Pierce consistently sustains himself well through contact. The reason he finds success is due to his low center of gravity, sturdy base, functional strength, competitive toughness, and his ability to stay square through contact. He consistently maximizes his touches and competes for yardage after contact.
Pierce is sound with his ball-handling. He didn’t fumble at all in 2021 and never had more than one fumble in any season prior. He takes care of the football and the numbers provide evidence to that.
Pierce has a straight-forward skill set and he operates within that. From my exposures, I didn’t come away disappointed in any reps where he unnecessarily worked off-script and he’s committed to good tracks with the football that are within his capabilities. He’s very steady.
Dameon Pierce was a steady presence in the Florida backfield and given what he showcased when he received opportunities with the football, I’m left wondering why it wasn’t a higher priority for the Gators to get him involved. Pierce is known for his football character and produced when given chances. Pierce features a stocky build with a sturdy lower half engineered to play running back in the NFL. He is a tough, physical runner with good vision and a compact style. He has excellent contact balance due to his low center of gravity, competitive demeanor, sturdy base, and functional strength. He is an outstanding between-the-tackles runner but has the acceleration and lateral quickness to work off-tackle. While he wasn’t overly productive in the passing game for Florida, he was consistent catching the football from my exposures and has the makings of an excellent back in pass protection in the NFL. Pierce is a disciplined runner that takes care of the football and runs angry. Pierce isn’t going to wow anyone with his elusiveness or game-breaking speed and he has plenty to prove regarding his ability to contribute as a receiver. With that said, when you study Pierce, there’s no reason to believe that he can’t be a quality No. 2 back in the NFL and a spot starter. He has plenty of experience on special teams and has value on every down.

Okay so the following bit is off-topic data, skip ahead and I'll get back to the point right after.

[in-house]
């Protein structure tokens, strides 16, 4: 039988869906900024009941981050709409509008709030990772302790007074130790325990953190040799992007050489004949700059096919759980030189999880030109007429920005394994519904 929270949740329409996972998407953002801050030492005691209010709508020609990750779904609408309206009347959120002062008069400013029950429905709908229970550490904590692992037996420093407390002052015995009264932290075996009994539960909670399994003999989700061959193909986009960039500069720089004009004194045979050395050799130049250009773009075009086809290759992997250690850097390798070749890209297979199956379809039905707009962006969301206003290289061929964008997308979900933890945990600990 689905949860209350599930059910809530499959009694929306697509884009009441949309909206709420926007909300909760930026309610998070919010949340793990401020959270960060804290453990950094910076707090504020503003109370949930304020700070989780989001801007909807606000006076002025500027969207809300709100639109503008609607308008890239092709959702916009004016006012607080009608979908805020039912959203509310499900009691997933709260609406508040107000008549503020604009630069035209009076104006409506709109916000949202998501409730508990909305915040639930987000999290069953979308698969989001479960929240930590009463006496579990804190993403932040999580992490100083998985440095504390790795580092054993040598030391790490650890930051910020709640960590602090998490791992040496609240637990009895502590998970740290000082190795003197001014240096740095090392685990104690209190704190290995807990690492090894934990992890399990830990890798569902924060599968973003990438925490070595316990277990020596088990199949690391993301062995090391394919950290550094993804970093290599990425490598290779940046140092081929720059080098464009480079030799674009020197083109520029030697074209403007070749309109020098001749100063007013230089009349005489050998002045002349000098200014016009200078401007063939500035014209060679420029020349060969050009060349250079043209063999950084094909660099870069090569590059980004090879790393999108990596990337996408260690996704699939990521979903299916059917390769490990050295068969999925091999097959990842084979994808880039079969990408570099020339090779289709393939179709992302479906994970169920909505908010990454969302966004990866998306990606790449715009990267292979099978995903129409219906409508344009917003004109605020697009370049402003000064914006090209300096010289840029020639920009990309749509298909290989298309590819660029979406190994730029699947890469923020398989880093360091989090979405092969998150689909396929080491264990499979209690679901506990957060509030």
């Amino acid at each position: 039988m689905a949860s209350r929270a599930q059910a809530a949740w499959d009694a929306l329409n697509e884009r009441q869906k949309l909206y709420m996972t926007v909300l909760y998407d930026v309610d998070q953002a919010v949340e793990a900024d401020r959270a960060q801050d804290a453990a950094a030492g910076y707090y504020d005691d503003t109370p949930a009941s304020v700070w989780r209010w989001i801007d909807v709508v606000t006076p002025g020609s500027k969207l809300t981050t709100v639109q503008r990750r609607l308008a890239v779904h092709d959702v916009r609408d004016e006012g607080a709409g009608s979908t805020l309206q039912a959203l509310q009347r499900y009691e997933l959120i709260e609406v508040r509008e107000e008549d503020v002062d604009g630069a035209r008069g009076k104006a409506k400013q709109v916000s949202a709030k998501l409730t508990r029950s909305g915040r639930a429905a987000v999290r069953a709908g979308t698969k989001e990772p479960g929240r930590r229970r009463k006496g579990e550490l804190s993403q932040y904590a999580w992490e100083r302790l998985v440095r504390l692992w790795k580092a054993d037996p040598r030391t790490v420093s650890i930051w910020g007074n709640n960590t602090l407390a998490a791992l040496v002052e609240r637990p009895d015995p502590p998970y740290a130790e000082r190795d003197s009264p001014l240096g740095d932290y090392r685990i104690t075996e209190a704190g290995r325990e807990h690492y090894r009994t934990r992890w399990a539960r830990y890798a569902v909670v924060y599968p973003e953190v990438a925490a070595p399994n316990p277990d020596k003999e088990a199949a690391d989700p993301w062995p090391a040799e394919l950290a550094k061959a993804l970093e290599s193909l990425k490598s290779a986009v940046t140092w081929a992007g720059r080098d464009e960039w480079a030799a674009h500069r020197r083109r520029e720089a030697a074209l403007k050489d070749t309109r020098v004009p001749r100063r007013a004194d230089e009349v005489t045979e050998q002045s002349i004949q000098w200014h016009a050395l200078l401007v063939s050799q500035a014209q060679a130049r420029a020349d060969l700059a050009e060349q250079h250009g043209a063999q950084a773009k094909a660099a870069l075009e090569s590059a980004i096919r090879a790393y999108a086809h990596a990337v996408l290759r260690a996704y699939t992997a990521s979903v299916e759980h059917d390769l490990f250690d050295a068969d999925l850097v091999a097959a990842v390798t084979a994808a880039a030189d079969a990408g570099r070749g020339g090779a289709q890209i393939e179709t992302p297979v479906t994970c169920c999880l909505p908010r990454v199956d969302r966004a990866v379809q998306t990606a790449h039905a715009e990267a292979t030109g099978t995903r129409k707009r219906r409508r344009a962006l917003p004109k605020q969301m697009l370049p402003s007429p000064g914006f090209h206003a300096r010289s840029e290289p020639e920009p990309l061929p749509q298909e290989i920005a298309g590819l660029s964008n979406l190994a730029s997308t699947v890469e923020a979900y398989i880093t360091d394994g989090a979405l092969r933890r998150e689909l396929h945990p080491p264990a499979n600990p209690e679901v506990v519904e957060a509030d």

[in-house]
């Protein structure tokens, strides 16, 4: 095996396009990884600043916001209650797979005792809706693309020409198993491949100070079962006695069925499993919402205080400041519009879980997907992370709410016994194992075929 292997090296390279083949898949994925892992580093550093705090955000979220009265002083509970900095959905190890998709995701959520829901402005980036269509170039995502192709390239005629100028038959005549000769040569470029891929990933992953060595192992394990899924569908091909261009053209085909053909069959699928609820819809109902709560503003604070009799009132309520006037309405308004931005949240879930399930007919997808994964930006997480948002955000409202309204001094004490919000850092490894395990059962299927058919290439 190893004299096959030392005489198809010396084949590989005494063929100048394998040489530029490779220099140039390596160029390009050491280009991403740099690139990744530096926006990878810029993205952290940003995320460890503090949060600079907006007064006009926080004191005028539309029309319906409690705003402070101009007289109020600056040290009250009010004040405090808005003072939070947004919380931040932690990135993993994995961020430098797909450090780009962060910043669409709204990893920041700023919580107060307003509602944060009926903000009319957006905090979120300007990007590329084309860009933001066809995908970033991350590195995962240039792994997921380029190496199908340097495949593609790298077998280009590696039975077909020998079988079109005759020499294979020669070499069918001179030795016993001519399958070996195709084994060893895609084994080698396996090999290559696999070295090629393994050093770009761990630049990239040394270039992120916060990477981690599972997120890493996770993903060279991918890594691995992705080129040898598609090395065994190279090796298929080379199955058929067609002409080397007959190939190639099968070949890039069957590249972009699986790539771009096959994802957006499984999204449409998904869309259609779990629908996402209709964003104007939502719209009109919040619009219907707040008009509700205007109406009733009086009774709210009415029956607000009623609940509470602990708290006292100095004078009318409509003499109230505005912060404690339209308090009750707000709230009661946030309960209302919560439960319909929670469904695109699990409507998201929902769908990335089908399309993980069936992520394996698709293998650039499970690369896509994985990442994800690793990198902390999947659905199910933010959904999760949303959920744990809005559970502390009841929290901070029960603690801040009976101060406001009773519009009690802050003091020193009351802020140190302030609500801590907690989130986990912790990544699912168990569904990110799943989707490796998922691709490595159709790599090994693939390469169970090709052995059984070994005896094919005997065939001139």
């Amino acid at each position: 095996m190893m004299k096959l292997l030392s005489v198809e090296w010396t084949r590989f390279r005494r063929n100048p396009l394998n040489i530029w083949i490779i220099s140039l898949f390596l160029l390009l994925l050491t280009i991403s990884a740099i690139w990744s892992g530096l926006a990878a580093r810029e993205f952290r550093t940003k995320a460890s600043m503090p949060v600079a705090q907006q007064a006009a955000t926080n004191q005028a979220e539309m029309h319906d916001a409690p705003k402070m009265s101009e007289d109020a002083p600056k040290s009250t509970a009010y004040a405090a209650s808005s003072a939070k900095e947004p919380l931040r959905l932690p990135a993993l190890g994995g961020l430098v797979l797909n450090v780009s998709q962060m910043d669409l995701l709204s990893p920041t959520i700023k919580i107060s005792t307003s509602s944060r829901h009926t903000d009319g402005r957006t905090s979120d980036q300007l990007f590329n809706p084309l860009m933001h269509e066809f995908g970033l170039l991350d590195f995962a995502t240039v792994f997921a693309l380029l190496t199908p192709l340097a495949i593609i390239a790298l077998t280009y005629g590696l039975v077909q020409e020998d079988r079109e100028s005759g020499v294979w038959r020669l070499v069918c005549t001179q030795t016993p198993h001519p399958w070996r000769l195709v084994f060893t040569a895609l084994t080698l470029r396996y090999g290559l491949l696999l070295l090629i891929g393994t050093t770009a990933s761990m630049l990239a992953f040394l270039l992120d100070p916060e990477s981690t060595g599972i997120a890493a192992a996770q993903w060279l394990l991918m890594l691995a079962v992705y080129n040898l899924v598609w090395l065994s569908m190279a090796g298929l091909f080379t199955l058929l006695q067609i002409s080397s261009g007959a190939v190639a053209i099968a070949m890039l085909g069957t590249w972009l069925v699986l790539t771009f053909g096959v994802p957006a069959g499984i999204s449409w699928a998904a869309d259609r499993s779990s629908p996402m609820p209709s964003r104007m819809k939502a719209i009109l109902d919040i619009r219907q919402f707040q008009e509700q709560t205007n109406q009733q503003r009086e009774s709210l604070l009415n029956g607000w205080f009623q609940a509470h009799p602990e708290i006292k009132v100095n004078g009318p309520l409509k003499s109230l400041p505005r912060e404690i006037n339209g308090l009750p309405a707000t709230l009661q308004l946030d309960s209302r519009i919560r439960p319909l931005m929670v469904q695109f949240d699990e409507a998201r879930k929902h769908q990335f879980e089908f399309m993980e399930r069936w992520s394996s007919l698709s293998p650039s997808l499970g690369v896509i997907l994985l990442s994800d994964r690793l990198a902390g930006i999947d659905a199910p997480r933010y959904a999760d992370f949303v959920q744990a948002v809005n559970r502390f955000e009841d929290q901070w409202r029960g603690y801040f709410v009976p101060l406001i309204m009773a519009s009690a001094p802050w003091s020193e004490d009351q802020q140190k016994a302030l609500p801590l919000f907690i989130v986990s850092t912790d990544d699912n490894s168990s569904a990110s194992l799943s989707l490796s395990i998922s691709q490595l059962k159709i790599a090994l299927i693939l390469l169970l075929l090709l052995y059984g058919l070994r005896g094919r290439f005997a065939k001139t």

Ideal Role: Rotational back that is used between the tackles, in pass protection, and special teams
Scheme Fit: Any
Written by Joe Marino
Games watched: Alabama (2021), Florida State (2021), LSU (2021), Missouri (2021) Oklahoma (2020), Georgia (2020)
Best Game Studied: LSU (2021) for receiving, Florida State (2021) for rushing
Worst Game Studied: Missouri (2021)
Vision: Pierce has good vision and sees the field well, which is complemented by good decision-making. He isn’t overly creative when forced to work off-script, which is not unexpected or much of an issue for the skill set he brings to the table. Throughout his career, he’s been tasked with plenty of chances in both gap and zone runs where he shows comfort in either scheme.
Footwork: I appreciate the compact nature of Pierce’s footwork and how that enables him to get positioned to attack creases. He does a terrific job of staying square to contact and positioning himself to take on defenders. He operates from a sturdy base.
Contact Balance: See Above.
Durability: Pierce was only tasked with a modest workload in college. While he was a steady presence for the Gators backfield since 2018, he never commanded a significant amount of touches. Despite being a senior, he has plenty of tread left on the tires and he’s built to handle the physicality required to play running back at the next level. He is known for his effort and commitment in the weight room.
Explosiveness: While Pierce lacks top-end burst and speed, he isn’t deficient. He has the juice needed to work off-tackle and challenge pursuit angles. He won’t be confused as a burner, but he shouldn’t be confused as a plodder—Pierce is a sufficient athlete.
Versatility: Pierce has been given plenty of work in both gap and zone runs with the ability to execute in either scheme. He doesn’t have much production as a receiver but looked comfortable catching the football in my exposures. He is a competitive pass blocker that has the potential to be an asset in that capacity in the NFL. Pierce has plenty of special teams experience in college with extensive work on the kick and kick return units.
Elusiveness: Pierce is a compact runner with sufficient lateral quickness. With that said, he doesn’t bring an overly shifty, twitchy, or elusive skill set to the table. That’s ok; it’s not who he is as a runner and he executes with an awareness of his skill set.
Ball Security: See Above.
Passing Down Skills: While Pierce wasn’t featured as a receiver at Florida, he looked comfortable catching the ball in my exposures. I don’t believe he has the upside to truly become an elite receiving back where his route-running is the catalyst for his success, but he should be proficient with basic routes from the backfield and catching the ball cleanly in the NFL. I do believe he has the upside to be an above average pass blocker. In college, he shows a competitive demeanor and I love how he squares up, sinks his hips, fits his hands, and absorbs pass rushers.
Discipline: See Above.
TDN Consensus Grade: 73.33/100 (Fourth Round Value)
Crabbs Grade: 73.00/100
Marino Grade: 72.00/100
Sanchez Grade: 74.50/100